Pompeii’s Temple of Isis is Where Romans Worshipped the Egyptian Deity

The temple of the goddess of life beyond death has – believe it or not – survived Pompeii nearly untouched.

By Layla Raik


As the goddess of nurture, good fortune, the sea and travel, it’s not surprising that ancient Egyptian goddess Aset - more commonly known as Isis, her Greek name - was one of the most widely worshipped deities in ancient Egypt. What is surprising, however, is the deity’s popularity across the sea in Pompeii! Amidst the ruins of the city, Isis’ ancient temple stands tall and largely unscathed - which is appropriate enough, seeing as she is the goddess of life beyond death.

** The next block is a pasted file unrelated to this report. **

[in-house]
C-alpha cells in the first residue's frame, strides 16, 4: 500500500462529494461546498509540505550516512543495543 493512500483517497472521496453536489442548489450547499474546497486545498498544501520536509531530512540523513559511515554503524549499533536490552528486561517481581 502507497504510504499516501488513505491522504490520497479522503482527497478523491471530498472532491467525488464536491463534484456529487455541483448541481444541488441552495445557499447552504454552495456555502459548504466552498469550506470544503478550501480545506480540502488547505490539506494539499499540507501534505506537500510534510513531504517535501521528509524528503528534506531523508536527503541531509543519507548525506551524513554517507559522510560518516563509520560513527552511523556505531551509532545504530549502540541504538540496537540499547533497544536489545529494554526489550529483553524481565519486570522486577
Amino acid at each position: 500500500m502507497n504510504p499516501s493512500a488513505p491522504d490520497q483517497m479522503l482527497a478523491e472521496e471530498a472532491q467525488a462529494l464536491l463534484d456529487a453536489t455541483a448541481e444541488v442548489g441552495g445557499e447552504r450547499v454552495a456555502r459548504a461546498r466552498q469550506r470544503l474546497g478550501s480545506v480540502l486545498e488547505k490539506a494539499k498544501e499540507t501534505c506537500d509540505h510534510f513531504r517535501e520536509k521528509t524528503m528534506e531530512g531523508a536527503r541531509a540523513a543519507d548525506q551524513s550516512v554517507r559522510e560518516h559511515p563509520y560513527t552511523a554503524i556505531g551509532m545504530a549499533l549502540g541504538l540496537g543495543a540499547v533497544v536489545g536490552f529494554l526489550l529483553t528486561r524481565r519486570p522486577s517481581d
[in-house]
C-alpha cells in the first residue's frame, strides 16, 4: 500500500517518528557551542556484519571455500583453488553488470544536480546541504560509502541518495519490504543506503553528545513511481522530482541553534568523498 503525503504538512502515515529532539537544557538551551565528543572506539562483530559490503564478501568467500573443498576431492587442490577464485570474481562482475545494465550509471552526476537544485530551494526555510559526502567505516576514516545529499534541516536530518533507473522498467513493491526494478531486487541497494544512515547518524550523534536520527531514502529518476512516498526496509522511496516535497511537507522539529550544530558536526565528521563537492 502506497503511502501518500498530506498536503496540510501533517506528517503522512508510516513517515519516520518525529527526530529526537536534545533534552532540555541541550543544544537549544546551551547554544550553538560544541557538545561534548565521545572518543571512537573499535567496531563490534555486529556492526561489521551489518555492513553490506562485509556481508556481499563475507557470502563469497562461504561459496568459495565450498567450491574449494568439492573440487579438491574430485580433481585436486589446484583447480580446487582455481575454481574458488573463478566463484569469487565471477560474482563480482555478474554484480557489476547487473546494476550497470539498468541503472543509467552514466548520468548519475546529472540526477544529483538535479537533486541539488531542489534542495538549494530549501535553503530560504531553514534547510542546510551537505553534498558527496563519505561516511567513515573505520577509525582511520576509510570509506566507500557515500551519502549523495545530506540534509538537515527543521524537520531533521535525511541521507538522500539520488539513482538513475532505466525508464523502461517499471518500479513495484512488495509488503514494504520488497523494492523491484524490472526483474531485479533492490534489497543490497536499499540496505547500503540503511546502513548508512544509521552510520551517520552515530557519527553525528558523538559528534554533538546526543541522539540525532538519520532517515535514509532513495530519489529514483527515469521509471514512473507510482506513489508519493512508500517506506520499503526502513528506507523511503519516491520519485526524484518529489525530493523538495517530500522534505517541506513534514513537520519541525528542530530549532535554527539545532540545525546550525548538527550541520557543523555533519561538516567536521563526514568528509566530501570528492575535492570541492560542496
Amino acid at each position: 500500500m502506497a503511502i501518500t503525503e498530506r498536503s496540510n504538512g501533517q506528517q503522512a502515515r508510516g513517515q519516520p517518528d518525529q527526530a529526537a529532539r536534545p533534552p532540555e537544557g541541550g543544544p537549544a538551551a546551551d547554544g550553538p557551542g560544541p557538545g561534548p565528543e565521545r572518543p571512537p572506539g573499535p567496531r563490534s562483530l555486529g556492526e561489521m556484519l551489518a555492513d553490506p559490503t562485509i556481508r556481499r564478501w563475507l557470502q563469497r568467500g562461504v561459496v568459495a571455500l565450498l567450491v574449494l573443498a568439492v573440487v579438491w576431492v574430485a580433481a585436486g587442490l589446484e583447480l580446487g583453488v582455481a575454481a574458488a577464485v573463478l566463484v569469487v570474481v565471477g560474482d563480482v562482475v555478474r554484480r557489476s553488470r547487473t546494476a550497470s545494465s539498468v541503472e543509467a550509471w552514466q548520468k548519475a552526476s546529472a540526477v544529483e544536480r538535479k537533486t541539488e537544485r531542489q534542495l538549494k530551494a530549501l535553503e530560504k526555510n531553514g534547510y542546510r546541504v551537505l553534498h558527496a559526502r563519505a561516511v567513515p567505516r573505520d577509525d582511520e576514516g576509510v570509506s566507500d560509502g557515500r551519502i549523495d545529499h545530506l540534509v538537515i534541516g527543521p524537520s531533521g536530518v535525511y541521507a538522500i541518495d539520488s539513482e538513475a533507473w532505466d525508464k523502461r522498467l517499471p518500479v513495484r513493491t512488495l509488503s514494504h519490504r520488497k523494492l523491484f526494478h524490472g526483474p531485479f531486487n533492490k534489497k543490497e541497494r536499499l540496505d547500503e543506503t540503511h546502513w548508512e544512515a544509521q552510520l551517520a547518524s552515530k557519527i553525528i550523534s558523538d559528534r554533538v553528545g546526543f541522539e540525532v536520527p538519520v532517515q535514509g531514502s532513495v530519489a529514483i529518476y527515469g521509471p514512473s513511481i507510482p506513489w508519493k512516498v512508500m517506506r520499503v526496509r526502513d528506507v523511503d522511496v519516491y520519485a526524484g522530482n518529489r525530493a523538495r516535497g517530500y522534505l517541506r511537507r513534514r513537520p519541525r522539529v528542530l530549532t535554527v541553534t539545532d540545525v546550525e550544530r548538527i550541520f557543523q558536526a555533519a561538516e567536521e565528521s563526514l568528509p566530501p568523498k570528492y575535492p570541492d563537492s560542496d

What brings Isis to the Romans? The answer remains neatly hidden in the folds of history. It is said that the temple was the site of a mystery cult reserved for the initiated, which held its meetings in a large hall that could be seen behind the temple. Destroyed by an earthquake within the last few years of BC, the temple was promptly rebuilt to survive the infamous eruption of Vesuvius in 79 AD.

The Isis Temple is a rich destination for seemingly esoteric exploration. Its mainly intact structure allows visitors to roam the temple, gazing at the preserved paintings depicting scenes of the goddess’s myths and her legendary rescue of her husband Osiris from the dead.

Beyond the actual geographic site of the Temple, tourists can take a look at the temple’s ancient furniture and décor items at the National Archaeological Museum of Naples.


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